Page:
Even with more women settling into the role of family breadwinner, the gender pay gap only rarely settles in their favor.
Today, 23 percent of women earn more than their husbands, up from 4 percent who did in 1960, according to a Pew Research Center study released this week. But that's not necessarily an indication that women are earning more. Comparing full-time, year-round workers, women earn 77 cents for every dollar men earn, said Dana Britton, director of the Center for Women and Work at Rutgers University in Newark, N.J. In 1960, the gap was about 61 cents to the dollar.
"Traditionally, in couples where women out-earn men, it's been temporary," she said.
Still, critics say the gap may not be quite so wide. Broadly, there tend to be more men in high-paying fields like technology, and more women in lower-paid ones such as education, creating much of the imbalance, said management consultant Steve Tobak, managing partner for Invisor Consulting in California.
Plus, government data from the Bureau of Labor Statistics and the Census Bureau tend to compare the wages of all women with a given job title against all men with a given job title, regardless of differences in geographic location, education or years of experience.
With a more apples-to-apples comparison controlling for such factors, "the gap all but disappears," said Katie Bardaro, lead economist for salary data site PayScale.com.
For example, the typical female firefighter makes 1.6 percent less than her male counterpart, rather than the steeper 19 percent difference comparing median pay. Smaller pay gaps may be more explainable as men being more willing to negotiate, or women losing out on pay advances when leaving the workforce to have children, Tobak said.
While it's smart for women to consider which fields pay well in general when choosing a career, they shouldn't rush to switch based on a perceived gender disparity in earnings, Britton said. Winning jobs shift quickly. For example, based on BLS data from 2009, female bakers earned 4 percent more than male bakers. In 2012, the men outearned the women by more than 11 percent.
But if you do want to follow the money, these 12 jobs are among those where women are the top earners.
By Kelli B. Grant, CNBC.com
Posted 30 May 2013
Female auditors make 13.7 percent more than men, with an average reported salary of $61,114, according to salary data site GlassDoor.com. Women in finance jobs tend to have more competitive pay, likely because they negotiate, said Allyson Willoughby, the site's general counsel and senior vice president of people.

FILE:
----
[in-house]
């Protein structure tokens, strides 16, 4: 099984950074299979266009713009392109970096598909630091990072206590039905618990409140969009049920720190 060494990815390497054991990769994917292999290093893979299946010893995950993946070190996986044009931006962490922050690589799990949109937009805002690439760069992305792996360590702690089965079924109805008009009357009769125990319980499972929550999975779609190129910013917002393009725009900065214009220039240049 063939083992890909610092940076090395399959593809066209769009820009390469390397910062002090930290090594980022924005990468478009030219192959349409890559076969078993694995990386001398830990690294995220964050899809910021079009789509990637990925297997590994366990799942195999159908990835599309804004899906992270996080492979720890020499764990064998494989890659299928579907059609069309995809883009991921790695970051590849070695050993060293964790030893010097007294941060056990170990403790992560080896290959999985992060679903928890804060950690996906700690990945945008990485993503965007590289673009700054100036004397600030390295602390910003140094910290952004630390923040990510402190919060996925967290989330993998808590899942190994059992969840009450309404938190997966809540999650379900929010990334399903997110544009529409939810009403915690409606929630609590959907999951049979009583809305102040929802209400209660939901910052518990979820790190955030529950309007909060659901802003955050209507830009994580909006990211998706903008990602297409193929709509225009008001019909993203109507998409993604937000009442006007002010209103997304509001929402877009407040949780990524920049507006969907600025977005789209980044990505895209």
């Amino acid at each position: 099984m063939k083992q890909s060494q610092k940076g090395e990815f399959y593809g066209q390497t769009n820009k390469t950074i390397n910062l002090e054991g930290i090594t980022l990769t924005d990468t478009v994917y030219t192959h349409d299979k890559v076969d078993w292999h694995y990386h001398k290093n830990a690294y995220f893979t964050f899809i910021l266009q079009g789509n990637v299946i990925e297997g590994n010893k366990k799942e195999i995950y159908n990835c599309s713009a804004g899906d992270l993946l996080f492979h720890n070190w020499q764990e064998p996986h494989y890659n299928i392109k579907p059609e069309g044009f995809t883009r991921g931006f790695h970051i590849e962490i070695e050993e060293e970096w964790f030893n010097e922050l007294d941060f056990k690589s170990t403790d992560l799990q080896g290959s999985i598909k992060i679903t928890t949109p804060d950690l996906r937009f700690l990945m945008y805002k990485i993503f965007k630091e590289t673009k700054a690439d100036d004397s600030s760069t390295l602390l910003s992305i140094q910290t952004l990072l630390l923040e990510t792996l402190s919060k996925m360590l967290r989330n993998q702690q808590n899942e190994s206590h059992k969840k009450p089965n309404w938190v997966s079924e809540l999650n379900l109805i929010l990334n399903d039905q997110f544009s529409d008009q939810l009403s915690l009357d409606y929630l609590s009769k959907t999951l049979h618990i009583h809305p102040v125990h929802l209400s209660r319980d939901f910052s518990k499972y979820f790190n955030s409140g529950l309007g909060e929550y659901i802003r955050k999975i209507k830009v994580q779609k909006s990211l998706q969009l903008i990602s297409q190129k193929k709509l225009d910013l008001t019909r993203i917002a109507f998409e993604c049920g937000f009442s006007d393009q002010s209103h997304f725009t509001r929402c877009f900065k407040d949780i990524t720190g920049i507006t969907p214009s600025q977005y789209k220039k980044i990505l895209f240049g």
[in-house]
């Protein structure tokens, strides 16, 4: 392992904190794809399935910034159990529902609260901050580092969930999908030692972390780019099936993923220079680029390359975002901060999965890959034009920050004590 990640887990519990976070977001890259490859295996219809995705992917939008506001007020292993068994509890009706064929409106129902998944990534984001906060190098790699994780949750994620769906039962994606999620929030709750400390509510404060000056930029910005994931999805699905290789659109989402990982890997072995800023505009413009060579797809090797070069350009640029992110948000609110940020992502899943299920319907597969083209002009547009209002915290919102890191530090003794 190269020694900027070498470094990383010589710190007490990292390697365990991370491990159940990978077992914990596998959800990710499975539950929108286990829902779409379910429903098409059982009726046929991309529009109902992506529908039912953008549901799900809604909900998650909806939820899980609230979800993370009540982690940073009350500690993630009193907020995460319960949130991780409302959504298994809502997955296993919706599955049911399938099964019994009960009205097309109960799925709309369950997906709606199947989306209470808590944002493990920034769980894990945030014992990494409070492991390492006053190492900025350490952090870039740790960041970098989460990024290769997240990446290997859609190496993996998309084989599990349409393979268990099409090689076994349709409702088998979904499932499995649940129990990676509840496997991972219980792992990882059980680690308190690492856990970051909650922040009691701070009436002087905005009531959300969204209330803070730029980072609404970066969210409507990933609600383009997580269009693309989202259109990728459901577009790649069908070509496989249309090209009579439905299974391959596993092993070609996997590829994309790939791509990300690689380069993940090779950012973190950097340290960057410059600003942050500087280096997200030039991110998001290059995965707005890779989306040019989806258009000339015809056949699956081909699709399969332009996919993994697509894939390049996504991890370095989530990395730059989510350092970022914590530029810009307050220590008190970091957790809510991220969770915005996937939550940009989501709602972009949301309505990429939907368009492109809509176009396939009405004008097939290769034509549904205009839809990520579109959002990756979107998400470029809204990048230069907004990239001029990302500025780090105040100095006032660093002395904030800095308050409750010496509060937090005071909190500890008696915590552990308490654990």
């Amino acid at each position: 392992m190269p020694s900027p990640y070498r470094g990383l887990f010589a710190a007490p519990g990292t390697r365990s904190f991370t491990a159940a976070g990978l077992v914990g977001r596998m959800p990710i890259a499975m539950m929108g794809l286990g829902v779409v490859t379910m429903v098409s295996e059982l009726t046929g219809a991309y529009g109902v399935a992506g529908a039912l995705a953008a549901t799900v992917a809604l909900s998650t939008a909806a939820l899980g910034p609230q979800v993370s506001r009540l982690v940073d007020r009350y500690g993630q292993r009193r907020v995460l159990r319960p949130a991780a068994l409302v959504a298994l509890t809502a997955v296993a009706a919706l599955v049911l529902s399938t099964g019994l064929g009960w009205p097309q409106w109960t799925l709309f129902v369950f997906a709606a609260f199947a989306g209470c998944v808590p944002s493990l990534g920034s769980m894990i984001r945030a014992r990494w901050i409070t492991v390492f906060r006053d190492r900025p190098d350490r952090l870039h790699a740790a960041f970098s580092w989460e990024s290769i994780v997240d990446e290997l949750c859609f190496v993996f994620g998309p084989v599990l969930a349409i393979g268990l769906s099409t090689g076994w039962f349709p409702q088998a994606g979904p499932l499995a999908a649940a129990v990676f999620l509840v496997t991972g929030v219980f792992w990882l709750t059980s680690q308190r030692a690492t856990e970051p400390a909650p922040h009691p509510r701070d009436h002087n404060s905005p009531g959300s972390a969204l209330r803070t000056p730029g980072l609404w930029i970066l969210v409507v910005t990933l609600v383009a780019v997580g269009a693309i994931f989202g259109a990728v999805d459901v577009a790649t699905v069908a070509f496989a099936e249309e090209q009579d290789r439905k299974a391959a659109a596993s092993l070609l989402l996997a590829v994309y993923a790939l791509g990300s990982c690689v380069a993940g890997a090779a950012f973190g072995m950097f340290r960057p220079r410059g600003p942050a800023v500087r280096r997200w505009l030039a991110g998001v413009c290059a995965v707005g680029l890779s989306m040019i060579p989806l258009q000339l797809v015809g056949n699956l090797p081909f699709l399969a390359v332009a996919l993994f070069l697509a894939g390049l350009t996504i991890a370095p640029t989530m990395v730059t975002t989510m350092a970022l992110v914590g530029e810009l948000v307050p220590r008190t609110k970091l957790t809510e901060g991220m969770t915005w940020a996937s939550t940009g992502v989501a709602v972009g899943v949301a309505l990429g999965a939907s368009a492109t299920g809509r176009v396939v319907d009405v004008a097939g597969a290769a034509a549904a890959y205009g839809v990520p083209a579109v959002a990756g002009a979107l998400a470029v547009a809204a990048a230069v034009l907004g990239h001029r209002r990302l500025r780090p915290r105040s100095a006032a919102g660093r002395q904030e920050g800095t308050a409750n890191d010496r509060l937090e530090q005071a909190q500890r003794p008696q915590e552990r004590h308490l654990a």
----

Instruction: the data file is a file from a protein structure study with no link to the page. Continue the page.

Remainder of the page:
Based on a median salary of $41,300, female models make 148.8 percent more than male models, according to PayScale.com. Assessing models with similar experience in the job, the gap narrows to 28.4 percent, but there's likely still a wide range, according to Bardaro. "We can't control for inherent things like beauty," she said.
Technicians who assist dietitians, pharmacists, surgeons and other medical professionals earn a median weekly wage of $615, according to the Bureau of Labor Statistics. Women earn $621 to men's $599. Women have been outearning the median wage for all workers in a variety of other low- and mid-level health care jobs, too, including physician assistants, medical and dental assistants and dental hygienists.
The median $226,000 salary for female oncologists is 9.7 percent higher than what male oncologists earn, according to PayScale.com. Among doctors with similar experience and education, the gap narrows to 0.8 percent.
Female real estate agents on GlassDoor.com report an average salary of $42,156—$2,741 more than men. Perhaps tellingly, many of the jobs where women outearn are those that entail a lot of interaction with other people, which women tend to be good at, Willoughby said.
Finance and insurance fields aren't as male dominated as people might think—women represent 55 percent of the headcount, according to a PayScale.com report released Thursday. They also clean up, salary-wise. Female stockbrokers earn a median $55,000, or 13.2 percent more than men do. Among stockbrokers of comparable experience and education, they still outearn men by 8.9 percent.
In this Bureau of Labor Statistics category, which covers some makeup artists, manicurists, shampooers and skincare specialists, women earn 0.7 percent more than the typical worker. In 2012, all workers earned a median weekly wage of $427, versus $430 for women. (Not all jobs favor women, however—hairstylists in general earn a median $473, while female hairstylists earn $468.)
Female detectives earn 21.8 percent more than men, with a median salary of $67,500, according to PayScale.com. Among detectives with comparable backgrounds and experience, the gap is 10 percent.
Most HR administrators—90 percent—are women, Bardaro said. Whether women come out ahead, though, varies by role. Female administrators make a median $41,200, just $100 less than men, according to PayScale.com. But HR training managers with comparable experience earn $47,400, 3.4 percent more than men. GlassDoor.com puts the median salary for a female HR director at $113,868, outearning men by $2,029, or 1.8 percent.
Women earn a median weekly wage of $855 as counselors for mental health, substance abuse and other social and health issues, according to the Bureau of Labor Statistics. That's 2.6 percent more than men in the same job, who earn a median $833.
Female chemists earn an average $55,671, which works out to an extra 2.5 cents on the dollar compared to men, according to GlassDoor.com. Another science job on the outearn list: associate scientist. Women with the title earned 7.5 percent more than men, with an average reported salary of $66,721.
Shopping jokes aside, female buyers—who purchase items for retailers' inventory—earn 108 percent what men with the same title do, with an average salary of $63,848, according to GlassDoor.com.